Bergman’s success underscores the significance of nurturing relationships within the film industry. Her proactive approach to attending conferences and engaging with potential partners not only secured screenings but also facilitated valuable connections. By showcasing teasers and behind-the-scenes insights, she generated enthusiasm and anticipation for her film, enabling her to broaden her network of supporters. This way she made sales of the film to convention attendees and created virtual screenings that were sometimes priced with her or without her.


Navigating Distribution Channels

Skye Bergman’s journey into the world of distribution was marked by strategic choices and a deep understanding of her target audience. Partnering with PBS Plus provided her film with a broader reach, while her engagement with PBS distribution facilitated various platforms, including Amazon and iTunes. Bergman’s insightful negotiation, where she retained certain rights for community and educational screenings, demonstrated her commitment to both financial sustainability and meaningful engagement.  She did not put her film on PBS for three years during which she was able to use the lucrative virtual distribution window for many screenings.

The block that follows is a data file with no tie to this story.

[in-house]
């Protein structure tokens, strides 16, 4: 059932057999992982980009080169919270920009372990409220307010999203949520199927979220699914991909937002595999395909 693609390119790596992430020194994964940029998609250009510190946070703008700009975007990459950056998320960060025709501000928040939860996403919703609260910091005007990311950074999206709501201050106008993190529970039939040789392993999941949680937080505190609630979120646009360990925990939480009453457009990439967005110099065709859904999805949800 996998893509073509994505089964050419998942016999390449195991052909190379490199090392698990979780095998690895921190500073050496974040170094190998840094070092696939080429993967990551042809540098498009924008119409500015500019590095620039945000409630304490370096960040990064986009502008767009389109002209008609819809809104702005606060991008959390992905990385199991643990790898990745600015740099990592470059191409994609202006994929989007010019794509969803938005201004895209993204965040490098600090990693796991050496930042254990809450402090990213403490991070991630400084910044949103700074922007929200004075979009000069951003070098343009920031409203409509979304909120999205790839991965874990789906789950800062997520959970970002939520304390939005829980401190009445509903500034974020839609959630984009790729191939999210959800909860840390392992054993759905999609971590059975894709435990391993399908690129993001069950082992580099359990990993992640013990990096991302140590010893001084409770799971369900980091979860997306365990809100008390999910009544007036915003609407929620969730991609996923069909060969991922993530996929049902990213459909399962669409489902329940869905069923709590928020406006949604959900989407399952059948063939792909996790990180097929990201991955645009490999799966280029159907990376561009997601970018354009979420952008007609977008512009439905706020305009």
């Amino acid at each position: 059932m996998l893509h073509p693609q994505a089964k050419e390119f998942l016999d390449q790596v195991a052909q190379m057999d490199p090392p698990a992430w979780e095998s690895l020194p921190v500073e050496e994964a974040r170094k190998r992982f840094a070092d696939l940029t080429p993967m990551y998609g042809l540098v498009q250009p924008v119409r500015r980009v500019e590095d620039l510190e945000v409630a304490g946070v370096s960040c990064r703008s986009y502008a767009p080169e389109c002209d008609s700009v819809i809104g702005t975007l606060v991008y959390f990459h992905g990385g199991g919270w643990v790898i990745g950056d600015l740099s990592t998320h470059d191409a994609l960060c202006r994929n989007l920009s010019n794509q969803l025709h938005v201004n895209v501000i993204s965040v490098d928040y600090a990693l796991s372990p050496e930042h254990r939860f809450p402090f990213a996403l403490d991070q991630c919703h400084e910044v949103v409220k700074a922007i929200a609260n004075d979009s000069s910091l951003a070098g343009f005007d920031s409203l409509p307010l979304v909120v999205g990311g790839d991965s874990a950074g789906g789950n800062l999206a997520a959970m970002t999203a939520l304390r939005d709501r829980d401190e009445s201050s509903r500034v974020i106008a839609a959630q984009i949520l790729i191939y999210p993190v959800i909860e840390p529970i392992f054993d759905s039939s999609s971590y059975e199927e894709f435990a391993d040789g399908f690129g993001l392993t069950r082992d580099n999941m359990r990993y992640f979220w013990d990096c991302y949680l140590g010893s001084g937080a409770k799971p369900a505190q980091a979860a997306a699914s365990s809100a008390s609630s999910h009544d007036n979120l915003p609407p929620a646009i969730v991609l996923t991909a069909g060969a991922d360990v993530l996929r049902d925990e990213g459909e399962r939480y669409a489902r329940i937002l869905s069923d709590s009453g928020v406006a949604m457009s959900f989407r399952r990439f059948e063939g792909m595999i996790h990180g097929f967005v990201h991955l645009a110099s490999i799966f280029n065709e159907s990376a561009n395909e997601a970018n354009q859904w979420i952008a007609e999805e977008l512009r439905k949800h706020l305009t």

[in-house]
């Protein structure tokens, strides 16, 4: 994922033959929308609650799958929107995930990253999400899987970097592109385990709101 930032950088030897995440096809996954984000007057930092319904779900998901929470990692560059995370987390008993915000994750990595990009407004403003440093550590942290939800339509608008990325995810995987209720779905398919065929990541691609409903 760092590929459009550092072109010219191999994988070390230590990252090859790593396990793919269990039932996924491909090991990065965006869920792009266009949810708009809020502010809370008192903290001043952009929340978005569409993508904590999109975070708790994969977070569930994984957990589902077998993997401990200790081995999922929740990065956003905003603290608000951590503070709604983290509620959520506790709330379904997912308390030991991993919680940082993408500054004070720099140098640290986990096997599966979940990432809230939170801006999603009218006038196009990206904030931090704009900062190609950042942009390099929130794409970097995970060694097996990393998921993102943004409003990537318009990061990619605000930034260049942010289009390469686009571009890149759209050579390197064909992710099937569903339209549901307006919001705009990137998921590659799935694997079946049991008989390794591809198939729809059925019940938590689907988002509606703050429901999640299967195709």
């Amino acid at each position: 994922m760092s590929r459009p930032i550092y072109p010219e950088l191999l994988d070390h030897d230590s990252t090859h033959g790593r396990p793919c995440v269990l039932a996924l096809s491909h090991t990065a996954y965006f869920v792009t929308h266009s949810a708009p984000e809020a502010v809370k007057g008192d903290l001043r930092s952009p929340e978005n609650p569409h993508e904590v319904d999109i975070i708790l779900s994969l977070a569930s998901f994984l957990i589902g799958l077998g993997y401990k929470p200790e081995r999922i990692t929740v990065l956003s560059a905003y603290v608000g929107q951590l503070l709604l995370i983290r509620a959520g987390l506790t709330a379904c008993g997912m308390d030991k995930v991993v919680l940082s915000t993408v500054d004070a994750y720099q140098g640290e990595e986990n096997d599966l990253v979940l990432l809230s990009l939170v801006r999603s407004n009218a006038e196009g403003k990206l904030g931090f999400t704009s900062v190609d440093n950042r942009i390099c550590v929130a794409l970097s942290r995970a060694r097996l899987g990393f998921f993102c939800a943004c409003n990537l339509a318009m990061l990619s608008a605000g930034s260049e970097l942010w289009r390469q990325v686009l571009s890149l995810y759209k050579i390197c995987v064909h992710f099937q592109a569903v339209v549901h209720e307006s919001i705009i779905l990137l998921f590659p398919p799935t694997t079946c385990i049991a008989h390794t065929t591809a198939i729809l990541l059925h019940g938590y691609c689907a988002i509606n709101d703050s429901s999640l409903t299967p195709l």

Crafting Successful Underwriting

Bergman’s approach to securing underwriting for her film involved more than mere solicitation. By identifying synergies between her project and potential sponsors, she forged meaningful partnerships that went beyond financial contributions. Bergman’s research into similar films and reaching out to like-minded filmmakers served as a blueprint for identifying potential sponsors and underwriters.  She reached out to filmmakers with similar films, and they shared beneficial information willingly.

Skye Bergman’s podcast interview unveils a treasure trove of insights into the world of film funding and distribution. Her journey, from a personal passion project to a nationally recognized documentary, serves as a beacon of inspiration for filmmakers navigating the complexities of bringing their creations to a global audience. Through strategic networking, community engagement, and a deep understanding of her audience, Bergman’s story is a testament to the power of perseverance, creativity, and a genuine connection with the stories we tell on the big screen.


You can listen to the full interview here:




Carole Dean is president and founder of From the Heart Productions; a 501(c)3 non-The Art of Film Funding Podcastprofit that offers the Roy W. Dean Film Grants and fiscal sponsorship for independent filmmakers.

She is creator and instructor of Learn Producing: The Ultimate Course for Indie Film Production.  26 classes which will teach indie filmmakers how to produce their films.

She hosts the weekly podcastThe Art of Film Fundinginterviewing those involved in all aspects of indie film productionShe is also the author of  The Art of Film Funding, 2nd Edition: Alternative Financing Concepts.  See IMDB for producing credits